That messiness was too much for even Lee’s detractors to publicly revel in. But that doesn’t mean they forgave him. Although the general population never stopped viewing Lee as their kooky great-uncle, cheering him along whenever he made one of his film and television cameos (he’d already filmed a few for still-upcoming Marvel projects, so expect more than a few tears in the cineplex in months to come), certain sectors of the comics world looked upon him as more villain than hero. The key accusation there was that he didn’t do right by his collaborators, that his own self-aggrandizement took precedence over proper acknowledgment of the people who got him to the top.
Lee was a writer on the comics that made him a household name — but he wasn’t the only one. He and a visual artist would come up with a loose plot for an issue, then he’d send the artist along to devise the concrete story and lay it all out in page after page of artwork. Only after that would Lee pop back into the process, writing up specific words for the characters and narrators to think and say. These artists were co-writers by any sensible definition of the term, yet Lee preferred to bill them merely as artists and would put himself first in the credits as the sole writer of each story. What’s more, he rarely bothered to correct people when they wrote or said that he was the sole creator of Spider-Man, the Avengers, the X-Men, and the like, even though each of those characters had an artist who was just as responsible for their genesis as he was. Later in life, he caved and started referring to writer/artists like Steve Ditko and Jack Kirby as co-creators. But even then, he would often follow that up by saying he still thought he deserved the lion’s share of the credit.
There are thus those who argue that he deserves none of the credit. They are mistaken. Though Lee talked himself up more than he should have, he had an incredible impact on the course of international popular culture. He may have only been writing the words late in the game of the creation of a story, but what words they were. Lee was able to wring humor and pathos out of his characters in ways no one had successfully tried prior to the Marvel revolution of the 1960s. His Spider-Man stories with Ditko would feature side-splitting bits about wackiness, like Spidey trying to cash a check while in costume; then they’d make elegant left turns into oft-quoted ruminations on power and responsibility. His Fantastic Four fables with Kirby could wow you with Mr. Fantastic’s cosmic science-babble and move you with the Thing’s sorrowful pondering of cruel fate.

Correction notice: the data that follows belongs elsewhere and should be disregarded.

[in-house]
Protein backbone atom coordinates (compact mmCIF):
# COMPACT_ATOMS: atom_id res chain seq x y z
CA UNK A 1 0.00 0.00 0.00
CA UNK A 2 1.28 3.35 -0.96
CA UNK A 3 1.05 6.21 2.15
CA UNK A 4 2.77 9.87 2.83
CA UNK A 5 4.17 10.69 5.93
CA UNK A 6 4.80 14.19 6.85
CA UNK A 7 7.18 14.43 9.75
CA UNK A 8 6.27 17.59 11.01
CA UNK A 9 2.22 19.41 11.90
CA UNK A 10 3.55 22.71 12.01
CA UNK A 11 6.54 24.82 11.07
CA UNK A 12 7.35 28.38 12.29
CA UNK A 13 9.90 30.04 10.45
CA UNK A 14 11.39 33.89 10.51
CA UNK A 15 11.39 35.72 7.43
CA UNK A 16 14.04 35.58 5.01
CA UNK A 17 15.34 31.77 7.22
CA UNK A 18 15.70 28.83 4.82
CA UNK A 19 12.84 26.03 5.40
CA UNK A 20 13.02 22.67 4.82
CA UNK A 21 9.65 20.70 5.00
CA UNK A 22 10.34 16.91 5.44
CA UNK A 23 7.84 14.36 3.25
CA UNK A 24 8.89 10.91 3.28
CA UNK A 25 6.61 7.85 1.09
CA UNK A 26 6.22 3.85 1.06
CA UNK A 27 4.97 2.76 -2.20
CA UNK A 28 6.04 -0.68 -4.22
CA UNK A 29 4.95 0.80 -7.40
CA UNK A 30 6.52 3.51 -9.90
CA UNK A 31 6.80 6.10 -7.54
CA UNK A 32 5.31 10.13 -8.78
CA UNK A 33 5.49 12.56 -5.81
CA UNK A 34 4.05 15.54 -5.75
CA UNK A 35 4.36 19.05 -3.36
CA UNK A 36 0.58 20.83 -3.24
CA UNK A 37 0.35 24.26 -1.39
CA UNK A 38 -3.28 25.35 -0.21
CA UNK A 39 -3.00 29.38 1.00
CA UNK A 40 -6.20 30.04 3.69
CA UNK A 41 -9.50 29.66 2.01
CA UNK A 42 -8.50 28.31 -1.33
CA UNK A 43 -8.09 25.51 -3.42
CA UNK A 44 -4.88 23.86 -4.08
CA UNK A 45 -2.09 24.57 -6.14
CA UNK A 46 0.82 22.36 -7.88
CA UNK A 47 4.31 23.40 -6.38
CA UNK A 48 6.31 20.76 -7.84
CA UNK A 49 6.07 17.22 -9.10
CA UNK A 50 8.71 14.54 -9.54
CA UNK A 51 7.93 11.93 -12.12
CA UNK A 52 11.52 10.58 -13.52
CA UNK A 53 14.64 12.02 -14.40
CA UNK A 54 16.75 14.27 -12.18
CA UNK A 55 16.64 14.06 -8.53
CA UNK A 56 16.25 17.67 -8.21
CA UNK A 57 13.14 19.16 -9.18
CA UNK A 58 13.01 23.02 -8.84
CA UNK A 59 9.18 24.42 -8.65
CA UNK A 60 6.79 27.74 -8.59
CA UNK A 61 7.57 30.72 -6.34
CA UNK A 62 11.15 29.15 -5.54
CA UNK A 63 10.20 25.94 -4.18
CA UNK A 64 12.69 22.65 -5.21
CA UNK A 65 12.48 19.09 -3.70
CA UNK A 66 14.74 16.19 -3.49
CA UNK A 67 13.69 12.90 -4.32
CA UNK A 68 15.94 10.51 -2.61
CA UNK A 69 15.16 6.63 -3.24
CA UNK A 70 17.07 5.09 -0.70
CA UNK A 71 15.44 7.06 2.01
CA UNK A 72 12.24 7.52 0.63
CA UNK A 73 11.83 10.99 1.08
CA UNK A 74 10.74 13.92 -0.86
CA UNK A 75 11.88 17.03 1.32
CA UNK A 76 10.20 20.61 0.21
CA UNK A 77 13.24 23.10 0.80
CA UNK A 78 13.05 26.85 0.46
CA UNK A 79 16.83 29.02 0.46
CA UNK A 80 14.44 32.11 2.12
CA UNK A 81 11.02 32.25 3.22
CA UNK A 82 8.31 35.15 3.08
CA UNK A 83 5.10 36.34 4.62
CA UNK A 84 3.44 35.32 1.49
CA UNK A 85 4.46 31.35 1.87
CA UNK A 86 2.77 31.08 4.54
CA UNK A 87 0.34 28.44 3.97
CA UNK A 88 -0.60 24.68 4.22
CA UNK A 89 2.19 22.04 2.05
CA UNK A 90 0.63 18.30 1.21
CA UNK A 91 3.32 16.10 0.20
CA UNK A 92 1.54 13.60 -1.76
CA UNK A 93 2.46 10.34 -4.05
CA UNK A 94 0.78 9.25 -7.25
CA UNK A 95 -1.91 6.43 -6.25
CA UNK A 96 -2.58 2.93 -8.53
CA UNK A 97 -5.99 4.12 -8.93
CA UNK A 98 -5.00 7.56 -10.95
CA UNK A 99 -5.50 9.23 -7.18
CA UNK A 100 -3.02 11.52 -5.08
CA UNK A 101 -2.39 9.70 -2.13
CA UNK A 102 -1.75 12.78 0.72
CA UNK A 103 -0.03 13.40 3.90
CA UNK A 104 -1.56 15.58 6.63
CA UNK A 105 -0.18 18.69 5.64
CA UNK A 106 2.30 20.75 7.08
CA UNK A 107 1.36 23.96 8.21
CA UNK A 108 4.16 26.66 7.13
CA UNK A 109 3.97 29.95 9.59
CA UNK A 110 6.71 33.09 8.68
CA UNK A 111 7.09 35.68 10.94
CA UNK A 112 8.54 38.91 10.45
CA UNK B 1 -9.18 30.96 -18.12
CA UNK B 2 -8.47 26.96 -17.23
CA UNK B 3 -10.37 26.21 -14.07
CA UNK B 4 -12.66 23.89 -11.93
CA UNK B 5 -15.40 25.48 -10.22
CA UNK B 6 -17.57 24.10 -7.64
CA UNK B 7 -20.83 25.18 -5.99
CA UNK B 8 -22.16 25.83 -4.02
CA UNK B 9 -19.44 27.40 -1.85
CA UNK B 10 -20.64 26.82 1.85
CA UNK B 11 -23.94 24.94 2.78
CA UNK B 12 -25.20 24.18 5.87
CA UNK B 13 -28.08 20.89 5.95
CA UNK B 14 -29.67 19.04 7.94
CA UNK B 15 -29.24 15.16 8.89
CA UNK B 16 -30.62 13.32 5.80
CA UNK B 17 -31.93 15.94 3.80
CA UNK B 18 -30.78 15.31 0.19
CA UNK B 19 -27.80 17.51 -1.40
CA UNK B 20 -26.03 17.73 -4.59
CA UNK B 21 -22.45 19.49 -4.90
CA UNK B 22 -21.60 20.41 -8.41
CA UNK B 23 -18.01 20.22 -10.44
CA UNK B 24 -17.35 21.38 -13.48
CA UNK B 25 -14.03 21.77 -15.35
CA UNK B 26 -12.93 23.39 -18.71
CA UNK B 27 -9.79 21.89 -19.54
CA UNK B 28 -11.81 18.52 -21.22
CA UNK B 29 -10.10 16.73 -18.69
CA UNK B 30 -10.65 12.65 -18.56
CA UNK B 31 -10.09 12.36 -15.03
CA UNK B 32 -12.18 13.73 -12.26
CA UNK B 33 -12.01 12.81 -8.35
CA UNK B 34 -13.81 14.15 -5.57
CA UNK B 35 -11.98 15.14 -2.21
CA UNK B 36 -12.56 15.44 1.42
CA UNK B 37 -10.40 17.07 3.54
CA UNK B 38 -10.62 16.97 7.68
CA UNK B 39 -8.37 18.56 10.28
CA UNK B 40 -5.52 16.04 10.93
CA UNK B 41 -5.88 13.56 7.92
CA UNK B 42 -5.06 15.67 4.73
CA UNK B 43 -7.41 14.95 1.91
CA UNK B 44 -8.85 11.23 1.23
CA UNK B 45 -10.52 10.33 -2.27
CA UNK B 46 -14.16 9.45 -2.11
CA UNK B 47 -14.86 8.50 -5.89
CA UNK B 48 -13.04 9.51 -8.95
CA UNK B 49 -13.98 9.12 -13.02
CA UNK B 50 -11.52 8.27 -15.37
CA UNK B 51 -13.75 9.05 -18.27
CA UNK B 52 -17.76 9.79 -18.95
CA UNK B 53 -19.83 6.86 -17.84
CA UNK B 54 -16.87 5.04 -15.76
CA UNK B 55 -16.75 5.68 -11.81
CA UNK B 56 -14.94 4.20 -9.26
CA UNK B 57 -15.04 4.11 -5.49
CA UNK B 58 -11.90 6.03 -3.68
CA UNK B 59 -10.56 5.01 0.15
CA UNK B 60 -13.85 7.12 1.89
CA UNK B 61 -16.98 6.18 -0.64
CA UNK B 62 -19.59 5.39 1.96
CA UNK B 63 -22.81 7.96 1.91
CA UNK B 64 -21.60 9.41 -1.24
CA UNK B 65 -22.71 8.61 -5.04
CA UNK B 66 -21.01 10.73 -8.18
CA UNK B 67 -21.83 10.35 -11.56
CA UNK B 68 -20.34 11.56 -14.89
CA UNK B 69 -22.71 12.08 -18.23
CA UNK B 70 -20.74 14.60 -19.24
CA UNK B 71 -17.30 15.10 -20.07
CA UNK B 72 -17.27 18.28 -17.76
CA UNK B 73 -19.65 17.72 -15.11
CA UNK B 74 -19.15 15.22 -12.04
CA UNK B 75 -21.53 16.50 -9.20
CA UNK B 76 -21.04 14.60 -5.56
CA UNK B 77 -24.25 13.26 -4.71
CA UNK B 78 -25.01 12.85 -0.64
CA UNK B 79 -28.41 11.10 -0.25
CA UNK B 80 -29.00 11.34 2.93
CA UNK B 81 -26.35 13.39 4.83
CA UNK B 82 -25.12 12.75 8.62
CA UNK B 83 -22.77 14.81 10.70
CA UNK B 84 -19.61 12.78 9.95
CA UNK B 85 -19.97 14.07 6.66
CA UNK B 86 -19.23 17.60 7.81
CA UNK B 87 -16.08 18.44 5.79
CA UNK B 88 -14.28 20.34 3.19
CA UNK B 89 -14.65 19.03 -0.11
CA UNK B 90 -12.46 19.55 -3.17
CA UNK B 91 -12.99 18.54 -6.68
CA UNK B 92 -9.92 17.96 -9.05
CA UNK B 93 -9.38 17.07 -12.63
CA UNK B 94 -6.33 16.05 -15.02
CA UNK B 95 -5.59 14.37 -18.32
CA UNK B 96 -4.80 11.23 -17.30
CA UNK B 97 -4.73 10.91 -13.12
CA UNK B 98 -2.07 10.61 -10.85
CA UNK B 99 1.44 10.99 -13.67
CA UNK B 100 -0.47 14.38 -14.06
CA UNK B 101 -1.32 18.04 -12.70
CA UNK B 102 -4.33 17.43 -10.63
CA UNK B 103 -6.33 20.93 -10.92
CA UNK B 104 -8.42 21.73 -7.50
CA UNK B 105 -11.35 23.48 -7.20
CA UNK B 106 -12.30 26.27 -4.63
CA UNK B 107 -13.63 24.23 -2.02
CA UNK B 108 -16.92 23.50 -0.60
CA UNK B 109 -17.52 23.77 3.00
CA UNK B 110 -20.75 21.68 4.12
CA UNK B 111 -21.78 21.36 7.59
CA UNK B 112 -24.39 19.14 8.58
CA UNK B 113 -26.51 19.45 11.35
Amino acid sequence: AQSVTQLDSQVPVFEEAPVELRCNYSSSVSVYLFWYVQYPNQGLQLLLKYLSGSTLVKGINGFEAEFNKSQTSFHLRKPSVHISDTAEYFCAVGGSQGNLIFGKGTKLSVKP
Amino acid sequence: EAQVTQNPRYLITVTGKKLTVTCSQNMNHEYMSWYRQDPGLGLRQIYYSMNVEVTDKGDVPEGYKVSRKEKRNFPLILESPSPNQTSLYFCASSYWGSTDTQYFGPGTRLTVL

Lee’s words sparkled even more in the letters columns and promotional backmatter of those Marvel classics. There, he would perform another great trick, which was stoking the fires of fandom. From the perch of his soapbox, he would write deliciously witty notes to fans and haters, gleefully chat up his company’s work and playfully diss that of its “distinguished competition,” and hand out what he called “No-Prizes” — awards for readers who could come up with the best in-universe explanation for his inadvertent plot holes. It’s hard to explain how nutso people went over those disarmingly informal interactions. Ditko and Kirby were unbelievable writer/artists, but neither of them had anything even resembling Lee’s deftness with hype. Without him, these books wouldn’t have been in front of all the impressionable young eyeballs they caught in those world-altering years. His tending of that fire turned the entire medium of comics and genre of superhero fiction around at a time when such leadership was direly needed for their very survival.